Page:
Eat at a sit down restaurant

It seems that most Canadians are waiting for restaurants to reopen as six in ten (60%) are likely to eat in a sit down restaurant in 2020, once it is allowed and this is most likely for younger Canadians (68% 18-34, 61% 35-54 vs. 52% 55+). In keeping with the pattern of readiness being higher among households with kids, lilkelihood is once again highest for this group (68% vs. 57% No Kids). However, only half (51%) of less affluent households earning less than $40K are likely to eat in a restaurant, compared to two thirds (63-65%) of higher income households.

While only four in ten (40%) Canadians indicate they are not very/not at all likely to go to a restaurant, this aversion is highest in Quebec (50%) compared to residents of Ontario (39%), British Columbia (35%), or Alberta (33%).

Go to a movie theatre

Nearly four in ten (36%) Canadians are likely to go to a movie theatre in 2020 if this activity is permitted including one in ten (11%) who are very likely – highest among British Columbia residents (16%). Once again in search of entertainment, among households with kids, a majority of 52% are likely to a go to a movie theatre (vs. 32% No Kids). However, those aged 55 years and older continue to be more risk averse and are far less likely to be willing (22% vs. 51% 18-34, 40% 35-54), even when it is allowed.

About the Study

These are some of the findings of an Ipsos poll conducted between May 8 and 11, 2020, on behalf of Global News. For this survey, a sample of 1000 Canadians aged 18+ was interviewed online. Quotas and weighting were employed to ensure that the sample’s composition reflects that of the Canadian population according to census parameters. The precision of Ipsos online polls is measured using a credibility interval. In this case, the poll is accurate to within ± 3.5 percentage points, 19 times out of 20, had all Canadians aged 18+ been polled. The credibility interval will be wider among subsets of the population. All sample surveys and polls may be subject to other sources of error, including, but not limited to coverage error, and measurement error.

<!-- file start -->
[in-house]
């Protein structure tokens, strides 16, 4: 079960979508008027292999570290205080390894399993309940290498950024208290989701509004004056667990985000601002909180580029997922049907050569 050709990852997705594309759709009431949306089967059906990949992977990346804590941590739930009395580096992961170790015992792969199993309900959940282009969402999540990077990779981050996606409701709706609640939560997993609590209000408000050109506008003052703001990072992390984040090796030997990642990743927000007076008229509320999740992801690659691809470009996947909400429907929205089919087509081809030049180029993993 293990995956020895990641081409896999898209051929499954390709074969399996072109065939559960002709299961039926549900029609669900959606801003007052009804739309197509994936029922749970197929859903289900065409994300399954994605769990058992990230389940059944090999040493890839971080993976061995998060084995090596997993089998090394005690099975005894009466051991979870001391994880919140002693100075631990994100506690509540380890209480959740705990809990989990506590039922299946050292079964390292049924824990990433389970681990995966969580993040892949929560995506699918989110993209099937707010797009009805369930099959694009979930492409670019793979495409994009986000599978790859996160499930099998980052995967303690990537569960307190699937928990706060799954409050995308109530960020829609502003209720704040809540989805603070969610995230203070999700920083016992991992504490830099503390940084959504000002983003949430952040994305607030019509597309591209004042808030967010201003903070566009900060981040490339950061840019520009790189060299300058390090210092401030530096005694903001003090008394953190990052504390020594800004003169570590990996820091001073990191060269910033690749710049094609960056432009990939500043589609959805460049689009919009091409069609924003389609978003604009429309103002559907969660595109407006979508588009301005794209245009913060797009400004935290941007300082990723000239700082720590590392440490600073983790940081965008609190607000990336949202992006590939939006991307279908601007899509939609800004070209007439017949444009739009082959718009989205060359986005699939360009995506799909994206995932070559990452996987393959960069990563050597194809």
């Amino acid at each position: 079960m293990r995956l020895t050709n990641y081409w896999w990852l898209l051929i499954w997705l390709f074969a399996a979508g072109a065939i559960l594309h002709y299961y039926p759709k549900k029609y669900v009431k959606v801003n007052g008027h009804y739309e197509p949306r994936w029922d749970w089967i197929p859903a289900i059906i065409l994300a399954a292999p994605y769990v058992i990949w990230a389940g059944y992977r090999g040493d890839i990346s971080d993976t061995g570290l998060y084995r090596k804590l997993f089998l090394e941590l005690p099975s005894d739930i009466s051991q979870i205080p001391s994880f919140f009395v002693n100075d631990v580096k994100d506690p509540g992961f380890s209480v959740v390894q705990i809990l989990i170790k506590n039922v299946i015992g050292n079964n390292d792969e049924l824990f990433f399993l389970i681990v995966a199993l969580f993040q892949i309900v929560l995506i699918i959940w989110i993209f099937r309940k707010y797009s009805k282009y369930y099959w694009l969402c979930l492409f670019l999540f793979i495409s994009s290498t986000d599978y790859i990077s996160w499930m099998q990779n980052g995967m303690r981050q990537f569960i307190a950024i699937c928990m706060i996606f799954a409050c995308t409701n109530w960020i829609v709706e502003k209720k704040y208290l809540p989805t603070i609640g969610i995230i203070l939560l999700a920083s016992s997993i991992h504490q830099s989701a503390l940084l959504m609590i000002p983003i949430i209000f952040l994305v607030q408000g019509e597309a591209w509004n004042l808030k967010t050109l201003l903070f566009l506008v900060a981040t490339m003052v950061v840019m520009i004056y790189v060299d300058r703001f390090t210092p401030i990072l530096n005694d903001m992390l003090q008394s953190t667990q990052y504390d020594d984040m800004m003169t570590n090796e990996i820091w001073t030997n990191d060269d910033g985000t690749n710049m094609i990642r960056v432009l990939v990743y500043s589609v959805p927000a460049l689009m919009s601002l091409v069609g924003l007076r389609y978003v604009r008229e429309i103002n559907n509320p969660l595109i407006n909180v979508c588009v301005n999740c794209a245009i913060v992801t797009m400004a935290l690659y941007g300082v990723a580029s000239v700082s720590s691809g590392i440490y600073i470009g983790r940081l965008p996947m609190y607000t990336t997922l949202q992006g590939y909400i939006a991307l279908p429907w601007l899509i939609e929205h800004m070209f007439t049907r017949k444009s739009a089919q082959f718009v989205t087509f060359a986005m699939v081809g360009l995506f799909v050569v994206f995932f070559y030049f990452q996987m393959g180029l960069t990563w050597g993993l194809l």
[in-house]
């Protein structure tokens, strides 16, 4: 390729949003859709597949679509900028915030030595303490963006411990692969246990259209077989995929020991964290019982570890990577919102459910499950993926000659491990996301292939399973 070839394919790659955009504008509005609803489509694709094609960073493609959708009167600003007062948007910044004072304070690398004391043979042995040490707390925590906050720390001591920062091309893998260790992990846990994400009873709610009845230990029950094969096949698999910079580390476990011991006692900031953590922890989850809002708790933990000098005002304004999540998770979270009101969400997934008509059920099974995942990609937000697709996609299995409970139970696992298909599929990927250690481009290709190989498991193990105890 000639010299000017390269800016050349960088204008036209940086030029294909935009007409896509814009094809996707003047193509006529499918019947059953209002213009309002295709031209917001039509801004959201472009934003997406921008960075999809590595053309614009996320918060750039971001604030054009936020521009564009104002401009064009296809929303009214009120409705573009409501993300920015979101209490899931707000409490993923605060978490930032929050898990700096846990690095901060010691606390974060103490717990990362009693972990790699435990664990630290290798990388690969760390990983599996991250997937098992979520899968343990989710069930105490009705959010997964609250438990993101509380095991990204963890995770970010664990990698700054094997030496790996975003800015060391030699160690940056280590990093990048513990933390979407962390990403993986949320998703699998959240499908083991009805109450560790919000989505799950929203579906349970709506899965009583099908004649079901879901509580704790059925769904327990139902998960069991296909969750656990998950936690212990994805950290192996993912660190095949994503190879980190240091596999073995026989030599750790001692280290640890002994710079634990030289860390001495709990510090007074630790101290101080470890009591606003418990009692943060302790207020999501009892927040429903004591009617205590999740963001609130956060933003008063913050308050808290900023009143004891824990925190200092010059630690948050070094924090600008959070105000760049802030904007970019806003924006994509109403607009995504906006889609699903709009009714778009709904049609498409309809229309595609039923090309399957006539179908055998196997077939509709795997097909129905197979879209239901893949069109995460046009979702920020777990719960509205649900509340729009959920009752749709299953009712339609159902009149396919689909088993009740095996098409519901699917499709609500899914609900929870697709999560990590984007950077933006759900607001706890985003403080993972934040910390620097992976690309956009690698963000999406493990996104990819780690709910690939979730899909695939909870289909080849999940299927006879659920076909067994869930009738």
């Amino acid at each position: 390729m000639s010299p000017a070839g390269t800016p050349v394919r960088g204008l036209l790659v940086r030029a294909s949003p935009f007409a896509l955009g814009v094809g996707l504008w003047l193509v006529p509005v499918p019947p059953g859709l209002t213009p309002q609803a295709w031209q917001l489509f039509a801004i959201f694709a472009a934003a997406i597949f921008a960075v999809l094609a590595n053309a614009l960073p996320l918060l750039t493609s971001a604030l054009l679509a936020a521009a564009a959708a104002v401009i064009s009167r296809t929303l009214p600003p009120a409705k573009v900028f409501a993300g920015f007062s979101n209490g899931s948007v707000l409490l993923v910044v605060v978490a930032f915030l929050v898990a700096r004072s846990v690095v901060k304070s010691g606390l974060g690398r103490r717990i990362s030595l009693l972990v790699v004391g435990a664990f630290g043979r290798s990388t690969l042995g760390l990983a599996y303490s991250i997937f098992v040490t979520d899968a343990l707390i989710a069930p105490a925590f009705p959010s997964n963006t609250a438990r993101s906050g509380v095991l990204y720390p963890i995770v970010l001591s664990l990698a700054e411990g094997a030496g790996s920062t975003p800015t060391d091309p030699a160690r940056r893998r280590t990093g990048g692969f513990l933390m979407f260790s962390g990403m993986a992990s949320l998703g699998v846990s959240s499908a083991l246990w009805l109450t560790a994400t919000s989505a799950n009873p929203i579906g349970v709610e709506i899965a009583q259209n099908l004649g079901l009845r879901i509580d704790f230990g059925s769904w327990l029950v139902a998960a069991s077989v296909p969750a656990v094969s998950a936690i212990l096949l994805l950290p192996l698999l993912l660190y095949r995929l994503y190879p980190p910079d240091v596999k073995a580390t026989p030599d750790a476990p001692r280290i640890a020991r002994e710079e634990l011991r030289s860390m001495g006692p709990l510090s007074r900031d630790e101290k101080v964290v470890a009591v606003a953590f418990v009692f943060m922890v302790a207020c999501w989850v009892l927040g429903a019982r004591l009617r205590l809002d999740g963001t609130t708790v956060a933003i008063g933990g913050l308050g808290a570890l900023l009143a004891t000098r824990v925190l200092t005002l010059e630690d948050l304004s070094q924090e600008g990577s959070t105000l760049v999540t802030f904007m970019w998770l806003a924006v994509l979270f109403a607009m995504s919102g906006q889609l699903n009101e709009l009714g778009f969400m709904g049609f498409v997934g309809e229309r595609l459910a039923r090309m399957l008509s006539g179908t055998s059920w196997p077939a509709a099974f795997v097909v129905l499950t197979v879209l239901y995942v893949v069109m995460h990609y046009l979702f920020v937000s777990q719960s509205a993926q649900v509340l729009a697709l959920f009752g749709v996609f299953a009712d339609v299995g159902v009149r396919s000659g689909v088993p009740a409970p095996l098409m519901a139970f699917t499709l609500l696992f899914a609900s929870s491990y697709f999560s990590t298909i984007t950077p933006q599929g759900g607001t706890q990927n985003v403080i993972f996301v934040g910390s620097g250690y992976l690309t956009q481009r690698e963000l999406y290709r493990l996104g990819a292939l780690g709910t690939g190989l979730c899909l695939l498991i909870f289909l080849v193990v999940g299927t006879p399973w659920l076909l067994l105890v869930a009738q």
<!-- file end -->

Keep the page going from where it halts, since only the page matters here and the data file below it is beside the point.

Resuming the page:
For more information on this news release, please contact:

Darrell Bricker, PhD
CEO, Ipsos Global Public Affairs
+1 416 324-2001
[email protected]

About Ipsos

Ipsos is the world’s third-largest market research company, present in 90 markets and employing more than 18,000 people.

Our passionately curious research professionals, analysts, and scientists have built unique multi-specialist capabilities that provide true understanding and powerful insights into the actions, opinions, and motivations of citizens, consumers, patients, customers or employees. We serve more than 5000 clients across the world with 75 business solutions.

Found in France in 1975, Ipsos is listed on Euronext Paris since July 1st, 1999. The company is part of the SBF 120 and the Mid-60 index and is eligible for the Deferred Settlement Service (SRD).

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The author(s)
  • Darrell Bricker Global CEO, Public Affairs